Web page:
McIlroy ready to kick season into top gear at Wentworth
Rory McIlroy continues to rail against the downside of celebrity but he'll happily bask in the limelight at Wentworth if he can find the spark that re-ignites his season.
The world number eight tees it up in the $7 million BMW PGA Championship for the first time in three years with the unwanted tag of the UK's most famous sportsperson.
The Holywood native has more star power than Gareth Bale, Wayne Rooney or Lewis Hamilton, according to the 'ESPN Fame 100' list when it comes to social media following, Google Trend score and endorsement dollars.
But it all adds up to a big fat nothing for McIlroy, who judges himself on his golf alone.
And having failed to kick on from his thrilling Arnold Palmer Invitational win and fizzled out at Augusta National, Quail Hollow and Sawgrass, he's hoping this will be a watershed week.
"I dreamed of being a great golfer," McIlroy told reporters at Wentworth where his 2014 victory heralded a magical summer that saw him double his Major tally. "I never dreamed of all this other stuff.
"I feel very privileged that I'm in the position that I'm in, but I just try to live my life the way I normally would. I never wanted to be famous. I wanted to be known for my golf and that was it."
On the dark side of global celebrity status, he added: "Everyone knows what you do 24 hours of the day. You can't really get away from it too much.
"That's why I've tried to withdraw from social media and keep my life more private. As time has gone on, I've started to value that part of my life more."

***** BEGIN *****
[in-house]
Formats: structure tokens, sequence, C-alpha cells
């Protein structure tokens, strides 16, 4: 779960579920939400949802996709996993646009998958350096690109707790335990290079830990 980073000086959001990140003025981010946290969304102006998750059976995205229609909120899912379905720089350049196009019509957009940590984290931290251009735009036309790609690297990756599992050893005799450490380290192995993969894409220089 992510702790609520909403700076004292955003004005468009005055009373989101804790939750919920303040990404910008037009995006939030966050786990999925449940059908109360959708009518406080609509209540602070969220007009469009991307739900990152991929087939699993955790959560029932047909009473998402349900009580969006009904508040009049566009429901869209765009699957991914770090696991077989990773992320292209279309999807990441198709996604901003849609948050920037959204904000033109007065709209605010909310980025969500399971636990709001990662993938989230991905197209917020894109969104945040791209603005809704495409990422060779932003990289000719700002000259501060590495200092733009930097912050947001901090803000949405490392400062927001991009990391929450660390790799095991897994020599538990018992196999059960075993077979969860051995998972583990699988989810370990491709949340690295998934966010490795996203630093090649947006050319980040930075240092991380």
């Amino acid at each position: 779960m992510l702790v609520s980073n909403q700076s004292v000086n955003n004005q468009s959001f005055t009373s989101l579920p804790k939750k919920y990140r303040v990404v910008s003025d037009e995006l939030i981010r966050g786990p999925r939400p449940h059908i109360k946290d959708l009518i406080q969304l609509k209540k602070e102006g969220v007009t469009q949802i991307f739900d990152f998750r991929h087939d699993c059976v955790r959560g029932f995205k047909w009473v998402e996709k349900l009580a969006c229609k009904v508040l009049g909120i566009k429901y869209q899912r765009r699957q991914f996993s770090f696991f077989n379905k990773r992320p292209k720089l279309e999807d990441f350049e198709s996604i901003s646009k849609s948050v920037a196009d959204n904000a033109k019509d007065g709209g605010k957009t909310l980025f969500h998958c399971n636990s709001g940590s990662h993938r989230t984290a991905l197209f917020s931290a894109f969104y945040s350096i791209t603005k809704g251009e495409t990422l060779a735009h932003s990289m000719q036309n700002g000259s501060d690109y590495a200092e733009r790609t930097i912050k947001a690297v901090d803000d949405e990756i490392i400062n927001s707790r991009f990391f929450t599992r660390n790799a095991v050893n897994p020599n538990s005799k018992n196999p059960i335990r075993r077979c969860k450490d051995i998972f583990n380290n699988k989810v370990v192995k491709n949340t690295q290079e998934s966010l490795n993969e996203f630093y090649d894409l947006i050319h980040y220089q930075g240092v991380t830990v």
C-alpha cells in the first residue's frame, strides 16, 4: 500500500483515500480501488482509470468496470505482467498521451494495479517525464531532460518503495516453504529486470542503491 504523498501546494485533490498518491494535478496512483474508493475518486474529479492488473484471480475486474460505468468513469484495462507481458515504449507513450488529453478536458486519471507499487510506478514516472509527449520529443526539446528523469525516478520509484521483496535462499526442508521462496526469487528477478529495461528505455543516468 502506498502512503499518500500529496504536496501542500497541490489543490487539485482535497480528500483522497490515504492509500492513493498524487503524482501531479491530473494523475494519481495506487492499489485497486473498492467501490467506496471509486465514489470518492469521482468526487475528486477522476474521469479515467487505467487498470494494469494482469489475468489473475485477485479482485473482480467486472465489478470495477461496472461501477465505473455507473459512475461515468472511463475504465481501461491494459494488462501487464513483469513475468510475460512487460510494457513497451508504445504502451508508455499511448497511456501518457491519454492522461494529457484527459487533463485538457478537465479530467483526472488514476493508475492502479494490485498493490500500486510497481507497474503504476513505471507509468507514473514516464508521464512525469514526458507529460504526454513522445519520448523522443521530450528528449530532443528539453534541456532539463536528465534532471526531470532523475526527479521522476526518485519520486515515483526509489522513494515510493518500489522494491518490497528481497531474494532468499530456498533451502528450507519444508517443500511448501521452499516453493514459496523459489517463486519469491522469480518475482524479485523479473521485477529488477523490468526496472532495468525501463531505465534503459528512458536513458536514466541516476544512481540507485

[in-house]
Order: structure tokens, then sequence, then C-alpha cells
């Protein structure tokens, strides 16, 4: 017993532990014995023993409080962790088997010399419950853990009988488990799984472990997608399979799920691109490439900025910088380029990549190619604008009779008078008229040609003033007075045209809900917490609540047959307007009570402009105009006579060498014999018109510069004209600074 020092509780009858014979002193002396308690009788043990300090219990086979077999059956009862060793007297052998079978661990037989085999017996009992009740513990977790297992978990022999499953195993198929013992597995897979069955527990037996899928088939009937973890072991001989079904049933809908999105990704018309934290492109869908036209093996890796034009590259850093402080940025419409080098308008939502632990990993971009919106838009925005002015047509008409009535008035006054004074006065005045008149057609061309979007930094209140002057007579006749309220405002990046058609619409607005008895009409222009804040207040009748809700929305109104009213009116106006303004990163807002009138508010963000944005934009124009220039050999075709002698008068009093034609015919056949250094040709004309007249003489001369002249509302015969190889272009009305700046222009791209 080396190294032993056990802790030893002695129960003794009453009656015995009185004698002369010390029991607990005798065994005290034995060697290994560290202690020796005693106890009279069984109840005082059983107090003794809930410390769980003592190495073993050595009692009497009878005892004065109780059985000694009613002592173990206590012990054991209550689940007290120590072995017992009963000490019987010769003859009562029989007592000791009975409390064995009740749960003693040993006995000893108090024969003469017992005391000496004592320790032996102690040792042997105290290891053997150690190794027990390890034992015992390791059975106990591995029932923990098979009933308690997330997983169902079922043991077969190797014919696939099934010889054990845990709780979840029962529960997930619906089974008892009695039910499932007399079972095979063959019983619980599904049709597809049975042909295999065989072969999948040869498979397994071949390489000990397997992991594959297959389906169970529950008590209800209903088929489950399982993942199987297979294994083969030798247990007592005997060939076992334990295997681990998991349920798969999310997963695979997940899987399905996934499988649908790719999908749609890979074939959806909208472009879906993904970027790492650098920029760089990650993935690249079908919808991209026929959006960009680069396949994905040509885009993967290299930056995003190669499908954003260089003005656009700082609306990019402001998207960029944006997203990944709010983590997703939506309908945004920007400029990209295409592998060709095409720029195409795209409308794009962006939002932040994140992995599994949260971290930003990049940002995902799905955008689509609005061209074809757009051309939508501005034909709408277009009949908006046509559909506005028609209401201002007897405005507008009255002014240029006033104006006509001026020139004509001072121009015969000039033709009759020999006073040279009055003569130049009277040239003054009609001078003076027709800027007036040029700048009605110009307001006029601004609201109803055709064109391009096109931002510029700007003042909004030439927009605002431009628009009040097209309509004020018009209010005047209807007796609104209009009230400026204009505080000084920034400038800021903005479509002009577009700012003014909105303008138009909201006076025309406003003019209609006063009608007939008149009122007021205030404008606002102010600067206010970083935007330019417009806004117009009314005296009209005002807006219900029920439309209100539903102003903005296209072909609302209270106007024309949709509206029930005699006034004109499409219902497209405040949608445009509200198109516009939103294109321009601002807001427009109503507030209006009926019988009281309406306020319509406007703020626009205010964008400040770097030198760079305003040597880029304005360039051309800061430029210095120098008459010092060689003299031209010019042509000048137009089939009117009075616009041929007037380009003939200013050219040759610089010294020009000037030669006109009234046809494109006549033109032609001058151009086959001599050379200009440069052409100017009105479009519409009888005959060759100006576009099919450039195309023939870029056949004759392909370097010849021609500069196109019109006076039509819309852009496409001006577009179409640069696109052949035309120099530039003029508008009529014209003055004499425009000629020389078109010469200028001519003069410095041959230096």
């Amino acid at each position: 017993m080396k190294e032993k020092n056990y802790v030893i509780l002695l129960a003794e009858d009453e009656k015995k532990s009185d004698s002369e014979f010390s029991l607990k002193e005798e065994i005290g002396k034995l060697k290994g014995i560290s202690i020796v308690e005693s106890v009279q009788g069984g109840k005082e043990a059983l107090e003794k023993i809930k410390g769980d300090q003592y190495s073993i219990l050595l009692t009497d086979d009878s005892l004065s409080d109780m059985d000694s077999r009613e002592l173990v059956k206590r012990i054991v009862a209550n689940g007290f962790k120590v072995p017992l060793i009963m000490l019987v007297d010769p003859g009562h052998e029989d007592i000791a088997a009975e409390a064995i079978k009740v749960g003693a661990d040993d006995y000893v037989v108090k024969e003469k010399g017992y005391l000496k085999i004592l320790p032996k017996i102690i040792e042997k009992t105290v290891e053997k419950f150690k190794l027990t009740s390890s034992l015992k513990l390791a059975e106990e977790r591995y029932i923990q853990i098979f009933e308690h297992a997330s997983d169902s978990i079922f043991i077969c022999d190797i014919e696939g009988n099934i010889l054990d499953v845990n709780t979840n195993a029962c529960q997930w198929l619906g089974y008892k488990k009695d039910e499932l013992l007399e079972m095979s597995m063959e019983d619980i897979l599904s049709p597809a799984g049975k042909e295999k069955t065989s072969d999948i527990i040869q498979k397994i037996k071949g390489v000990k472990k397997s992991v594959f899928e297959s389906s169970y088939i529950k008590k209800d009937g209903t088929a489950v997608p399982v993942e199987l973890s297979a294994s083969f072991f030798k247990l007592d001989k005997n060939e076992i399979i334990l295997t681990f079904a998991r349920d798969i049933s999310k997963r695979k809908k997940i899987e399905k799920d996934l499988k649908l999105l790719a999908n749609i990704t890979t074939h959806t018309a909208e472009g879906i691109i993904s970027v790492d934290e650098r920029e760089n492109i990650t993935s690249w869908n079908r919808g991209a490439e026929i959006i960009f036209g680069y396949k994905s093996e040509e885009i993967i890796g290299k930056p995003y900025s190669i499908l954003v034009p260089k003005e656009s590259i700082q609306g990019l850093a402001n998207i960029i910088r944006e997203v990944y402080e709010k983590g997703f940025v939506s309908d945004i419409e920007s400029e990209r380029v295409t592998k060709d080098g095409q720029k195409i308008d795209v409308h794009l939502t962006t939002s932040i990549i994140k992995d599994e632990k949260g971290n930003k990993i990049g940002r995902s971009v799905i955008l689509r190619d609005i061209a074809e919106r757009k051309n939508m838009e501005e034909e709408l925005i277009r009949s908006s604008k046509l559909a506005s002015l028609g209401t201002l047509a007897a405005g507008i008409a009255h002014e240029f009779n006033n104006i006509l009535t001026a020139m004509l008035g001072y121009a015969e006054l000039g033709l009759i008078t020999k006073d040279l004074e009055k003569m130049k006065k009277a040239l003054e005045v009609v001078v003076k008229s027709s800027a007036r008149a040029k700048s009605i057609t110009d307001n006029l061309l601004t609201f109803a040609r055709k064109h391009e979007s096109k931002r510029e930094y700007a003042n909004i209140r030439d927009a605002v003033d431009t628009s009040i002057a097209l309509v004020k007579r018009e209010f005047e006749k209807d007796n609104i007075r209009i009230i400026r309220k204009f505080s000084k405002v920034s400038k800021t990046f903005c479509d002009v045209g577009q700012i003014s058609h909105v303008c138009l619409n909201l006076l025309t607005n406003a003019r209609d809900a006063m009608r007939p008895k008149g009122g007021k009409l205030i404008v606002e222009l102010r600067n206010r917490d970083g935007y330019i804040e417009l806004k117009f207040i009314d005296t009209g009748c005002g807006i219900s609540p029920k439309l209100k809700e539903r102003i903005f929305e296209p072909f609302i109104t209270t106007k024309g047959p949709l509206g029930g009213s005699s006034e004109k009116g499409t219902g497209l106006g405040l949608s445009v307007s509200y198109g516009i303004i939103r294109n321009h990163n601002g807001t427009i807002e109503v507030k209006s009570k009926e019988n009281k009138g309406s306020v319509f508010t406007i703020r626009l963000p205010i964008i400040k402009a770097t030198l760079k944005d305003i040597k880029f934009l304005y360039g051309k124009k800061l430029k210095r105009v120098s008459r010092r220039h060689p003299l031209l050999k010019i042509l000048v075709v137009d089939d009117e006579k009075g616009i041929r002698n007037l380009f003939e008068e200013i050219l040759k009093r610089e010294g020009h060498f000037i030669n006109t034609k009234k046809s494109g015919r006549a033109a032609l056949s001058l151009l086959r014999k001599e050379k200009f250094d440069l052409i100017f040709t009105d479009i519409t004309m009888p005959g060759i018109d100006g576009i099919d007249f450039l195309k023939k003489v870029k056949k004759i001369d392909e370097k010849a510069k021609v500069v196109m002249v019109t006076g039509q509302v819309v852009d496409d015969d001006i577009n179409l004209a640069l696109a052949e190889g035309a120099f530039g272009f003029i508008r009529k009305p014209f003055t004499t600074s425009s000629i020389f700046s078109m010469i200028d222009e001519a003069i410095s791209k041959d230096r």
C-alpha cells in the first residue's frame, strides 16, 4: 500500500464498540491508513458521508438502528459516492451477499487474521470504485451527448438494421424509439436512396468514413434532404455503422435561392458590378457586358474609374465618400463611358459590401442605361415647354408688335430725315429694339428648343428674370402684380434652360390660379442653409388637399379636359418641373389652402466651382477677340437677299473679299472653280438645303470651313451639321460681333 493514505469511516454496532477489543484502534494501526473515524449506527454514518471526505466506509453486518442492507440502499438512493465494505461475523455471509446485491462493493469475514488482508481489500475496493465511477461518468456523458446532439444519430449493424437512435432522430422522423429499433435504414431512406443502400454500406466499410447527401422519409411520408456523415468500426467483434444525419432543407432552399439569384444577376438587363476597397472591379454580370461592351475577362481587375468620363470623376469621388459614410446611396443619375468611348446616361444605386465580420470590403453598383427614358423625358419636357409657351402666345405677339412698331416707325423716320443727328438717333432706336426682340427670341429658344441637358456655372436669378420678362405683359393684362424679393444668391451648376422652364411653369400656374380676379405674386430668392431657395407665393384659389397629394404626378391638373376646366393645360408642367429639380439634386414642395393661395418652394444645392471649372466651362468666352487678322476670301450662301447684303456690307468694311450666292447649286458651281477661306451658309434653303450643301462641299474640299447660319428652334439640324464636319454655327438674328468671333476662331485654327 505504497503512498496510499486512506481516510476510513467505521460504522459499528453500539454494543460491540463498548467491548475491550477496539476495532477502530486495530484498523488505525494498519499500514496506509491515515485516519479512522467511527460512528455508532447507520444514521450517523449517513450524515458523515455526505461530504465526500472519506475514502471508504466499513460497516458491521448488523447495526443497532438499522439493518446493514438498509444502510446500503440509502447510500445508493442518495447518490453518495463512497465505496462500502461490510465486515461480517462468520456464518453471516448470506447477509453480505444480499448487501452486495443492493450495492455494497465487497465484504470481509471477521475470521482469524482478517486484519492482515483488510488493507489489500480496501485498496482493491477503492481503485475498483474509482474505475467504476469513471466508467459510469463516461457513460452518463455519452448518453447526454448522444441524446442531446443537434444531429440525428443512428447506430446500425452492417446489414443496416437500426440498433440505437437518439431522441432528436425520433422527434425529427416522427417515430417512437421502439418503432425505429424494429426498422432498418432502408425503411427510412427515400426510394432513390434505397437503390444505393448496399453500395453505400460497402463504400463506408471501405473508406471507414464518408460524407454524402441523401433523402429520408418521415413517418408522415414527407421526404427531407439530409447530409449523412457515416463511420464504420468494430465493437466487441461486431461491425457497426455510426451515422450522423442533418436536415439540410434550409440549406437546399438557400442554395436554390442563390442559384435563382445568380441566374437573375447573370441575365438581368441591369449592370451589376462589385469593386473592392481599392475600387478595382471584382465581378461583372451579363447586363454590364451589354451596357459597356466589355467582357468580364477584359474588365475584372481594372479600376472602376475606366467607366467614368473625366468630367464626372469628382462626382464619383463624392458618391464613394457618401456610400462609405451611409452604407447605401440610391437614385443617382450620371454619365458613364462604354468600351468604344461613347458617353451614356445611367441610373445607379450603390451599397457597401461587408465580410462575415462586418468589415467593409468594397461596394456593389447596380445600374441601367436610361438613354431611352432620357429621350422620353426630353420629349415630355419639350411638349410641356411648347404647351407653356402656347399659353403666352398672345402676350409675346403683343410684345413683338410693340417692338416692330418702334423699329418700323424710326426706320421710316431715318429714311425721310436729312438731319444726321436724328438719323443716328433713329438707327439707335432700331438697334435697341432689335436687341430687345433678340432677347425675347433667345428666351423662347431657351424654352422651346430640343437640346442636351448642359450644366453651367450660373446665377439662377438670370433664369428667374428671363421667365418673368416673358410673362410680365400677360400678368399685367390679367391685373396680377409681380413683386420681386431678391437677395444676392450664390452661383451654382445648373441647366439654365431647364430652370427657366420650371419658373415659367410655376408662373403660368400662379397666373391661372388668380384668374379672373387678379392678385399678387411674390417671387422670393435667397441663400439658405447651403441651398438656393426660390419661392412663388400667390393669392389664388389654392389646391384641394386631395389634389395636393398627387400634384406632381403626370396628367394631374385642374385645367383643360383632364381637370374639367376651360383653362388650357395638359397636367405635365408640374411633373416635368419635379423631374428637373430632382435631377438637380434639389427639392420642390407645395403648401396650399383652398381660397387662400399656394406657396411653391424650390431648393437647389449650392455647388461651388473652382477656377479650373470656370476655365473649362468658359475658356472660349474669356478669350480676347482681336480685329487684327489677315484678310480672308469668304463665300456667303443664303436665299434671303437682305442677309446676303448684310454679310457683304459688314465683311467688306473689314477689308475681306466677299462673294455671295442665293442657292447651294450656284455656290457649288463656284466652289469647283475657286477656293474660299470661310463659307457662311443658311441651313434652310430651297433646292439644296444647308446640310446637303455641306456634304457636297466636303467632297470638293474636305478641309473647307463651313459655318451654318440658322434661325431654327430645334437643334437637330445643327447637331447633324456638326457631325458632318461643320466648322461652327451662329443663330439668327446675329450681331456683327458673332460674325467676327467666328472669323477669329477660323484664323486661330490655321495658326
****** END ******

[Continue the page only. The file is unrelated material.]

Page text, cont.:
McIlroy hasn't won a Major since that 2014 US PGA took his haul to four, and six weeks after shooting a lifeless 74 in the final group to finish tied fifth in the Masters, he's hitting the reset button.
He believes his indifferent displays in the Wells Fargo (16th) and The Players Championship (missed cut) were down to swing kinks he's since ironed out.
And while he has often felt "handcuffed" at Wentworth's West Course, missing the cut four times out of eight, McIlroy also knows a win this week could set him up for a repeat of that magical summer of 2014.
He came from seven shots behind Thomas Bjorn with a closing 66 to win at Wentworth four years ago before going on to claim The Open, the Bridgestone Invitational and the US PGA in successive starts.
"It did snowball from there, and I got on to a nice little bit of a hot streak," he said, insisting he's "well over" his Masters disappointment. "I'd love to be able to do something like that again.
"I've got a busy summer coming up. We still have three Majors and the Ryder Cup, and everything else. Maybe this could be the spark that gets that all going again."
Shane Lowry (31), who finished second to McIlroy in 2014, will get a chance to show Ryder Cup skipper Thomas Bjorn and vice-captain Graeme McDowell that he's ready to challenge for a spot in the team for Paris at one of his favourite venues.
Bjorn will be keeping a weather eye out for the in-form Paul Dunne (25) who goes out with Ernie Els and Matthew Fitzpatrick seeking a second European Tour win on English soil that would catapult him into the Ryder Cup reckoning as well as next month's US Open.
As for Pádraig Harrington (46), he'll be keeping a vice-captain's eye on Rafa Cabrera Bello and Ross Fisher at a venue that's far from a happy hunting ground, while Darren Clarke (49) will have low expectations as he plays for the first time in two months.
Séamus Power is the lone Irishman in action on the PGA Tour in Texas, joining Jordan Spieth, Jon Rahm, Justin Rose and Rickie Fowler in the Forth Worth Invitational at Colonial Country Club.
On the PGA Champions Tour, Brendan McGovern tees it up alongside John Huston and David Frost in the $3 million (€2.56m) KitchenAid Senior PGA Championship at Harbor Shores in Michigan hoping to make hay.
Gavin Moynihan will be bidding to make his first tour cut since last November when he joins Jack Hume, Stuart Grehan, Michael Hoey, Jonathan Caldwell, Dermot McElroy and Gary Hurley in the Challenge Tour's D&D REAL Czech Challenge.